This is a Shudder original that was released earlier in the month, and I really enjoyed it. It’s an anthology horror collection à la Creepshow and Tales from the Crypt, but with a connective tissue à la Tales from the Darkside, but one that manages to blend into some of the tales (especially the last one). I’m a big fan of anthology horror films like this, and so it’s good to see a new one like this come out, and I wouldn’t mind at all if they managed to turn this into a franchise (which I think the outcome of the connective storyline would lend itself to that). Definitely a good pick to watch on this Hallows’ Eve.
This is another 80s anime film that I decided to revisit for this horror-filled marathon, and I’m glad I did. Sure, it drags on here and there, but it’s still a neat story (despite the traditional vampire setup, the setting is Mars) and the designs of the creatures are pretty gruesome and fun to take in (especially in that sequence where he enters the castle through an underground corridor filled with monstrosities). I think I missed that a sequel was released in 2000 (although note that this is an adaptation of a rather large book series), so I think I’ll probably check that out at some point.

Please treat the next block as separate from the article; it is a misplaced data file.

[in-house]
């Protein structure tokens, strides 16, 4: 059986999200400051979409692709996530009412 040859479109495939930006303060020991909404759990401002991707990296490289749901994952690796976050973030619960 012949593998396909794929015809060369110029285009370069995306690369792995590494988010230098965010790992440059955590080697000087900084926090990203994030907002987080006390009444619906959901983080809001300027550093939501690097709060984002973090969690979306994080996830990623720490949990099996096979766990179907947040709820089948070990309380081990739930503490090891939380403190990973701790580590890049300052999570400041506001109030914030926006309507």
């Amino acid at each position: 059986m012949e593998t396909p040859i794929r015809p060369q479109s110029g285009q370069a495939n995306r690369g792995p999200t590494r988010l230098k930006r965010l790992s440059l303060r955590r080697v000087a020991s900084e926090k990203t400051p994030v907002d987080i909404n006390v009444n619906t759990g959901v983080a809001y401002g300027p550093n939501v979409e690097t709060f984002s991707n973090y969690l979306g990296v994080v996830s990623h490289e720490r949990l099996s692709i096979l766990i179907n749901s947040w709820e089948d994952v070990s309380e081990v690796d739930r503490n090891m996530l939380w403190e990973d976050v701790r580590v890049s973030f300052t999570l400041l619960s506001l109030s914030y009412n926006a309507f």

I have mixed feelings after watching this. For most of it I felt pretty down on it, as not only is zombie fatigue big with me, but especially when it comes to the zombie post-apocalyptic variety (blame Walking Dead probably). I can say that I much preferred Train to Busan (this is a sequel to that film, taking place four years later), and I think that’s because of the train setting, which made things quite tense. I also preferred the animated prequel, Seoul Station, because I think the start of an outbreak is a more interesting story to tell, and it’s a really nicely animated film, with a neat little twist towards the end. Also, I absolutely hated the overly sentimental ending of the film, which just felt like it went on forever. But I did enjoy parts of this, and thought that the big car chase climax was especially thrilling to watch (think Mad Max Fury Road level of goodness), and that made sitting through all of this worth it for me. If you’re a fan of Seoul Station and Train to Busan, then you should probably watch this as well, but go in prepared.